Shifting Our Approach to Teaching History

What Do We Want Our Graduates to Understand?

Upper School History

How does identity/culture shape people’s perspective? How does history inform us about the present? How and why do interpretations of history change? What is the purpose of government? What should be the balance between freedom and security? Why does the control of resources matter?

These are the types of questions Durham Academy Middle School and Upper School students are now seeking to answer in their study of history — a comprehensive approach framed through the lenses of identity, history, power, economics and geography, rather than bookended timelines with memorized lists of names, dates and facts.

This shift in approach started with a shift in departmental culture — away from a culture where individual teachers operated in largely siloed autonomy, and toward a culture where we are in constant dialogue with one another. This culture shift was reinforced by our recent physical shift into shared faculty offices and classrooms (rather than teachers with their own individual classrooms) in the new Upper School STEM & Humanities Center. As new academic leaders, we were excited about working toward creating a North Star for history instruction. But we were also apprehensive about asking passionate, experienced and successful history teachers to rethink what and how they have been teaching for years.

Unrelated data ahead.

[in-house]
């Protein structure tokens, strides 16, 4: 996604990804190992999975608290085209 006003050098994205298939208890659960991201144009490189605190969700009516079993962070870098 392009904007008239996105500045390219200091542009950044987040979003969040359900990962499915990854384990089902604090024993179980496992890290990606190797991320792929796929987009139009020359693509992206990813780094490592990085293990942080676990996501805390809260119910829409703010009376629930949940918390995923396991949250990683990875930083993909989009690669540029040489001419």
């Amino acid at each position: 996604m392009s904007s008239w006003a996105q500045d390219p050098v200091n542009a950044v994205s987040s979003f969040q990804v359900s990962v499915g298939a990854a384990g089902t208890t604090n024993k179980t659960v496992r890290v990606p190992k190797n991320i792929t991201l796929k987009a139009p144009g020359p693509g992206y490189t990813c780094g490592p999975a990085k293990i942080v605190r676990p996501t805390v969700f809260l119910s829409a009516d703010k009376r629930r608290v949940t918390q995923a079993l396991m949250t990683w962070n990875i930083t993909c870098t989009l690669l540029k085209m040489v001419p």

We began by asking ourselves, “What do we want our graduates to understand and be able to do because they took history courses at DA?” We want students to connect to history in ways that lay a foundation for an adult life that approaches important and ambiguous questions in thoughtful, informed ways. Current educational research is clear: the more students understand why they’re learning what they’re learning, the more lasting and meaningful that learning will be.

In departmental retreats (often combining Middle School and Upper School faculty) and professional development meetings, history teachers learned a lot from one another. Our discussions were both reflective and aspirational. It was demanding and ultimately fun, because we were talking together far more frequently and systematically than ever before. We developed a list of categories and concepts that served as our North Star for curriculum alignment — helping to guide our faculty through change and toward compromises.

We call it a “Portrait of a DA History Graduate.” In addition to serving as a roadmap for teachers to use in the classroom, we wanted it to be clear and useful for students. And they’re using it — fifth- and sixth-graders even have the document taped to their binders. One of the broad lessons that the “Portrait” hopes to convey is that even though the most important questions can lack definitive answers, pursuing them in an informed way can be enlightening and empowering. As they move through the Middle School and Upper School, students will return to the concepts of identity, history, power, economics and geography with increasing depth and complexity.

We hope that our still-evolving curriculum — of which the “Portrait” document is just one component — gives students the historical information, skills and curiosity to engage meaningfully with these concepts well after graduation and propels them toward deeper and more lasting learning. Studying history can cultivate a critical and open-minded disposition that is well-suited to achieving a moral, happy and productive life.

This kind of curricular work is never really over. We should always be reflecting on why and how we teach what we teach, and we should always be willing to adapt. The most important consequence of our department’s strategic work is that we’ve more fully embraced collaboration as the route to innovation, and we’re more committed to articulating clearer reasons for why we teach everything that we teach.